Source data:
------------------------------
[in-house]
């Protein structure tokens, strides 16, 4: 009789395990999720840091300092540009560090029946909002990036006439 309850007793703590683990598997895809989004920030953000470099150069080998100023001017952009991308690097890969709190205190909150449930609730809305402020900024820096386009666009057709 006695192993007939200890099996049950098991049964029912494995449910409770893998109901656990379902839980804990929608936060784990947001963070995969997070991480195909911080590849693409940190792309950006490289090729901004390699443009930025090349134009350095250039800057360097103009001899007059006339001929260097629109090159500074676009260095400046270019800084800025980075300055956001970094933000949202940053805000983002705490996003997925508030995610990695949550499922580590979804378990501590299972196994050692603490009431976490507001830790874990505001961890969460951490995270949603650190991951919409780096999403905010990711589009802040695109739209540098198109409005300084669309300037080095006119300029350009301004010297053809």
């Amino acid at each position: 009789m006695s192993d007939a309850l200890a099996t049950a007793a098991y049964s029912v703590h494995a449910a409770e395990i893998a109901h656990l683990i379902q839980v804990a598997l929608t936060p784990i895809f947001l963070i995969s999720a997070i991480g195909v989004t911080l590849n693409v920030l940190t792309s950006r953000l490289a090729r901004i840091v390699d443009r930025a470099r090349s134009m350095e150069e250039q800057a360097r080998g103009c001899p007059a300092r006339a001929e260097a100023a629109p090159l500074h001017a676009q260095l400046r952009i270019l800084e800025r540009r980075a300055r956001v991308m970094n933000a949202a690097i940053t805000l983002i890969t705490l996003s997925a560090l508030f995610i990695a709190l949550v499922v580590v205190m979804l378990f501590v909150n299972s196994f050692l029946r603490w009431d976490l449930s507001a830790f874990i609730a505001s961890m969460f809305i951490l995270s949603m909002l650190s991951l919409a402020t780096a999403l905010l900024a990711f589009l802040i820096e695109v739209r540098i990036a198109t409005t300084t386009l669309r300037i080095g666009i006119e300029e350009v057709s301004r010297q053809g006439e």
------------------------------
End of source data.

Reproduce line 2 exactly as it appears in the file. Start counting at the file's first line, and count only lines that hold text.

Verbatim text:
């Protein structure tokens, strides 16, 4: 009789395990999720840091300092540009560090029946909002990036006439 309850007793703590683990598997895809989004920030953000470099150069080998100023001017952009991308690097890969709190205190909150449930609730809305402020900024820096386009666009057709 006695192993007939200890099996049950098991049964029912494995449910409770893998109901656990379902839980804990929608936060784990947001963070995969997070991480195909911080590849693409940190792309950006490289090729901004390699443009930025090349134009350095250039800057360097103009001899007059006339001929260097629109090159500074676009260095400046270019800084800025980075300055956001970094933000949202940053805000983002705490996003997925508030995610990695949550499922580590979804378990501590299972196994050692603490009431976490507001830790874990505001961890969460951490995270949603650190991951919409780096999403905010990711589009802040695109739209540098198109409005300084669309300037080095006119300029350009301004010297053809």